January 28, 2012

Awards, Walks, and Books

Our week as a list:

1. Thursday morning Collier and I went to Claire's school for her awards ceremony for the second nine weeks. Yes, "second" means there was a first, and there will be two more awards ceremonies this school year. The teachers and administrators give out SO many awards, which makes the certificate or button and recognition seem insignificant.

Claire received awards for A/B honor roll, perfect attendance, and highest average in keyboarding. And lots of kids received this many awards. By the time they started handing out perfect attendance awards (for one nine-week period mind you), I was wishing some of the classes weren't sitting right next to me because I would totally have been reading or playing or texting on my phone. Instead, I decided to set a good example for those sixth-graders by trying to pay attention or look like it at least.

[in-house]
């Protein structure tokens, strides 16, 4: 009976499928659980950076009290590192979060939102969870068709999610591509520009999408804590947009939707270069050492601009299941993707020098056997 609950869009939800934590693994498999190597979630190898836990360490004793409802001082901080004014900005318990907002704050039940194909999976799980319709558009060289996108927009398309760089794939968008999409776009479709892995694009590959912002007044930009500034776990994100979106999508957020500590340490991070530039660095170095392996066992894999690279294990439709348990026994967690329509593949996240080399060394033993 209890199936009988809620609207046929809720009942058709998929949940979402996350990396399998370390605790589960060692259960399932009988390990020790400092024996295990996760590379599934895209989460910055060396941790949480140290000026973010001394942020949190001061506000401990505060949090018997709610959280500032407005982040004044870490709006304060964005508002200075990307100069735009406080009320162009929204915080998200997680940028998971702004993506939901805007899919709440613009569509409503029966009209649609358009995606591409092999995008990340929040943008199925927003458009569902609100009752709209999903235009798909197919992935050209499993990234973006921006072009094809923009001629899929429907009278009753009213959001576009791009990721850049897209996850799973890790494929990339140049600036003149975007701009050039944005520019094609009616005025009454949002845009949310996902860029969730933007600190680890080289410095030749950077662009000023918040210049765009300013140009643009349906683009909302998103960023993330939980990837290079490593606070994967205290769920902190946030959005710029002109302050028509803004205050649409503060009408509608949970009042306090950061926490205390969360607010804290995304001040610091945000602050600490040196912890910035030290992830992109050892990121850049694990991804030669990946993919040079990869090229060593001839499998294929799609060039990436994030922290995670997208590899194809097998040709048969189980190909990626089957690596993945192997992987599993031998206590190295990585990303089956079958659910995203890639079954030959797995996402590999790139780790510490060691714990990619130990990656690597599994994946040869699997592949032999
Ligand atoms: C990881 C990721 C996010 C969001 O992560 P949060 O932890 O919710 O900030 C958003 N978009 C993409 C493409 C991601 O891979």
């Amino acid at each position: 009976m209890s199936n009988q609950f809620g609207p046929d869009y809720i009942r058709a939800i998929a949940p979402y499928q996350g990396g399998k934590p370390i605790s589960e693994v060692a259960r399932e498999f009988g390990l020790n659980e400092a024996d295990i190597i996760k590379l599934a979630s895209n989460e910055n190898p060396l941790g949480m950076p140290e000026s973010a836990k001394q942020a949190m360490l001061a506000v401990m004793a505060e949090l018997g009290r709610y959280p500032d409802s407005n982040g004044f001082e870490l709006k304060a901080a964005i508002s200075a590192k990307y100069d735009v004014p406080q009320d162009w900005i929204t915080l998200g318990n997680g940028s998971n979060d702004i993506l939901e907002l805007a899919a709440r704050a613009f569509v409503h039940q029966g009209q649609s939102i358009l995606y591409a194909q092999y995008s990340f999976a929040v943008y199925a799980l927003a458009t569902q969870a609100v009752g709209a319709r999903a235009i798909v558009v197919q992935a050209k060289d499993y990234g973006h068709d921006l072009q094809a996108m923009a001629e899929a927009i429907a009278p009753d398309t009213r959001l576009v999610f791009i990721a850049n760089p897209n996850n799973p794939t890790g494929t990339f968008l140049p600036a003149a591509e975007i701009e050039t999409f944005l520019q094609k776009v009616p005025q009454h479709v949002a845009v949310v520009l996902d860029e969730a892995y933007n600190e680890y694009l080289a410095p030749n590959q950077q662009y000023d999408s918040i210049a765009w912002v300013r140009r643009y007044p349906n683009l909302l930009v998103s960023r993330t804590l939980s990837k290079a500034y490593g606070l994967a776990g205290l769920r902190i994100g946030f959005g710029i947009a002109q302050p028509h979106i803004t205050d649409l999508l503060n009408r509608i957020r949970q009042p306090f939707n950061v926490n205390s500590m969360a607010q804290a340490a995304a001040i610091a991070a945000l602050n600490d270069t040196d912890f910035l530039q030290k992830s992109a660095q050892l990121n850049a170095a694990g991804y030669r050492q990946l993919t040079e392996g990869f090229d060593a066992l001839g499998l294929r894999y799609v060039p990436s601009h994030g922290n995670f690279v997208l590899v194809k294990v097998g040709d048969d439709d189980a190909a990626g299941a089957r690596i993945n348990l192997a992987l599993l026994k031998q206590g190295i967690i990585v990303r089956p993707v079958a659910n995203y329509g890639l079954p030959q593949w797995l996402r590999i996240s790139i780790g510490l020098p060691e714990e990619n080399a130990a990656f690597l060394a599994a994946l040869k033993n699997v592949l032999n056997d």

I was looking forward to talking to Claire for a few minutes following the ceremony, but the principal dismissed the parents first to avoid confusion and traffic jams. So all we could say was hello and congrats on our way past her. Here's the only shot I took (with my iPhone) at the event when Claire was being recognized for A/B honor roll; she's standing on the far left beside the lectern.